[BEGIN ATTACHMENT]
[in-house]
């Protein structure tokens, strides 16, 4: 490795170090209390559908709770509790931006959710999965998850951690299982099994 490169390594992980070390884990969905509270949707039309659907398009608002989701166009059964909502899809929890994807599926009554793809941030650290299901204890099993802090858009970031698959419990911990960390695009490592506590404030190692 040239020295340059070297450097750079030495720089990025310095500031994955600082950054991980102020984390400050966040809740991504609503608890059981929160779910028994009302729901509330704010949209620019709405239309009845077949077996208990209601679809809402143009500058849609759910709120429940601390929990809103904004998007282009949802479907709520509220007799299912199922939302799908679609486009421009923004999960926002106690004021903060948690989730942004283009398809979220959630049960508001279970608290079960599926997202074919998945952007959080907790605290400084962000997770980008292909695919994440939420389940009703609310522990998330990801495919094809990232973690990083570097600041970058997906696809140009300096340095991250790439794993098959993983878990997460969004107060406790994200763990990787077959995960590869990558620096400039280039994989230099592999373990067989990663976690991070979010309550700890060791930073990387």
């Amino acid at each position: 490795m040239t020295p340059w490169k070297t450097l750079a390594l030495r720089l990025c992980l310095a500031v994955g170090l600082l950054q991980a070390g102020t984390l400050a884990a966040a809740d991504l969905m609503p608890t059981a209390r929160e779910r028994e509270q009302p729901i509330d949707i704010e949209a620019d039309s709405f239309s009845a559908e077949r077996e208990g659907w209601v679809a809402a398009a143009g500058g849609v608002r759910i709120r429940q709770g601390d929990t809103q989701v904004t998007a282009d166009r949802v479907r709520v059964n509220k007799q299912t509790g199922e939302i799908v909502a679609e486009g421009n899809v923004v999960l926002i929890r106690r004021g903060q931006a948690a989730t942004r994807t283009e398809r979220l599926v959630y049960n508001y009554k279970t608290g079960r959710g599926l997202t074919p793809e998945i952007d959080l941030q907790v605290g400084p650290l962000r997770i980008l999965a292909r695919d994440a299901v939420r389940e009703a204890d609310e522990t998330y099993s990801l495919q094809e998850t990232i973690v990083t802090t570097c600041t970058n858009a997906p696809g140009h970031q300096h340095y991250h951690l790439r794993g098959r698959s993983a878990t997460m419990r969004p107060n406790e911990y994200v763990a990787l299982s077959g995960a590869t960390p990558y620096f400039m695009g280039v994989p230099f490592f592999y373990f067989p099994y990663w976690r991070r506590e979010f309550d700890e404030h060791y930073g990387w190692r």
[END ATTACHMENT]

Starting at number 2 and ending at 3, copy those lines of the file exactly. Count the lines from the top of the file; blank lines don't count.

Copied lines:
């Protein structure tokens, strides 16, 4: 490795170090209390559908709770509790931006959710999965998850951690299982099994 490169390594992980070390884990969905509270949707039309659907398009608002989701166009059964909502899809929890994807599926009554793809941030650290299901204890099993802090858009970031698959419990911990960390695009490592506590404030190692 040239020295340059070297450097750079030495720089990025310095500031994955600082950054991980102020984390400050966040809740991504609503608890059981929160779910028994009302729901509330704010949209620019709405239309009845077949077996208990209601679809809402143009500058849609759910709120429940601390929990809103904004998007282009949802479907709520509220007799299912199922939302799908679609486009421009923004999960926002106690004021903060948690989730942004283009398809979220959630049960508001279970608290079960599926997202074919998945952007959080907790605290400084962000997770980008292909695919994440939420389940009703609310522990998330990801495919094809990232973690990083570097600041970058997906696809140009300096340095991250790439794993098959993983878990997460969004107060406790994200763990990787077959995960590869990558620096400039280039994989230099592999373990067989990663976690991070979010309550700890060791930073990387």
């Amino acid at each position: 490795m040239t020295p340059w490169k070297t450097l750079a390594l030495r720089l990025c992980l310095a500031v994955g170090l600082l950054q991980a070390g102020t984390l400050a884990a966040a809740d991504l969905m609503p608890t059981a209390r929160e779910r028994e509270q009302p729901i509330d949707i704010e949209a620019d039309s709405f239309s009845a559908e077949r077996e208990g659907w209601v679809a809402a398009a143009g500058g849609v608002r759910i709120r429940q709770g601390d929990t809103q989701v904004t998007a282009d166009r949802v479907r709520v059964n509220k007799q299912t509790g199922e939302i799908v909502a679609e486009g421009n899809v923004v999960l926002i929890r106690r004021g903060q931006a948690a989730t942004r994807t283009e398809r979220l599926v959630y049960n508001y009554k279970t608290g079960r959710g599926l997202t074919p793809e998945i952007d959080l941030q907790v605290g400084p650290l962000r997770i980008l999965a292909r695919d994440a299901v939420r389940e009703a204890d609310e522990t998330y099993s990801l495919q094809e998850t990232i973690v990083t802090t570097c600041t970058n858009a997906p696809g140009h970031q300096h340095y991250h951690l790439r794993g098959r698959s993983a878990t997460m419990r969004p107060n406790e911990y994200v763990a990787l299982s077959g995960a590869t960390p990558y620096f400039m695009g280039v994989p230099f490592f592999y373990f067989p099994y990663w976690r991070r506590e979010f309550d700890e404030h060791y930073g990387w190692r």